Belfast Telegraph

Loyalism and paramilitarism are two different things, says Jamie Bryson

Jamie Bryson
Jamie Bryson

By Staff Reporter

Loyalism is not a byword for paramilitarism, blogger and commentator Jamie Bryson has said.

And many former paramilitaries are now committed to working for peaceful change in their communities, the loyalist added.

Mr Bryson was responding to points raised by commentators in the Belfast Telegraph last weekend in reaction to his earlier comments on his Unionist Voice website suggesting that Northern Ireland was a cold house for loyalists.

Barrister and former UK Unionist leader Bob McCartney, PUP Belfast councillor Dr John Kyle, author Ruth Dudley Edwards, former SDLP MLA Alban Maginness, historian Philip Orr, commentator and former UUP director of communications Alex Kane, and journalist Malachi O'Doherty contributed to the debate in Saturday's newspaper.

Writing in today's Belfast Telegraph, Mr Bryson said: "A number of contributors raised challenges, especially around the perceived linkage with paramilitarism. I would strenuously point out loyalism is not a byword for paramilitarism. The conventional view ignores the reality that many loyalists who had active roles in proscribed groups are now wholly committed to peaceful activism, driving positive transition within their communities.

"I think the language around such transition - such as assertions that groups should 'disappear' - puts forward simplistic and unworkable solutions to a complex social problem. Loyalist organisations are made up of human beings who are part of loyalist communities; where is it suggested they should disappear to?

"If persons are bound by a shared history and friendships developed over many decades, how is it proposed that you forcibly decommission people's minds to break that social cohesion?"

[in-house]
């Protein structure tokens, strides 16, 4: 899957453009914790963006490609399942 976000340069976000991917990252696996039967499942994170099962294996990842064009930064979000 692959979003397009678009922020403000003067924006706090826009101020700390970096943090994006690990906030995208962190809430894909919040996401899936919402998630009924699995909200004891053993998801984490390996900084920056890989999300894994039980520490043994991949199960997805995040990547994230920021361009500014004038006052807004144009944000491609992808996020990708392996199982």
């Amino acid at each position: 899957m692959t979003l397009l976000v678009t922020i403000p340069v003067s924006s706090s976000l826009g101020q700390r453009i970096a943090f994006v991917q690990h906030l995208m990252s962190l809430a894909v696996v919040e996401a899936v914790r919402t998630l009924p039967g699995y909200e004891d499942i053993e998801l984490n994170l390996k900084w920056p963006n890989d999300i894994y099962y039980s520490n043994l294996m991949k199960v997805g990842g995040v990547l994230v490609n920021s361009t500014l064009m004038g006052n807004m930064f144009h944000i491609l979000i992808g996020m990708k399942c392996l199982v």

He said the IRA did not disappear: "They simply transitioned their military structures across to political, community and civic activism. There was no such pathway for loyalist combatants, given political parties linked to such groups enjoyed only limited success."

He continued: "The real challenge is for former armed loyalist groups to dismantle military structures and use the social cohesion that has grown from them to effect positive change."

Mr Bryson said he wished to challenge the "blanket criminalisation of loyalist communities by the Paramilitary Crime Task Force". He accused it of "seeing crime and loyalism through the same lens and thus feeding the alienation within sections of the loyalist community".

He said he supported "the pursuit of all crime" but objected to "attempts to portray loyalism corporately as little more than a criminal enterprise".

Mr Bryson said Malachi O'Doherty and Ruth Dudley Edwards had made "valid points around internal loyalist suspicion of the media" which must be addressed "in order that we can showcase a confident and a rticulate brand of loyalism".

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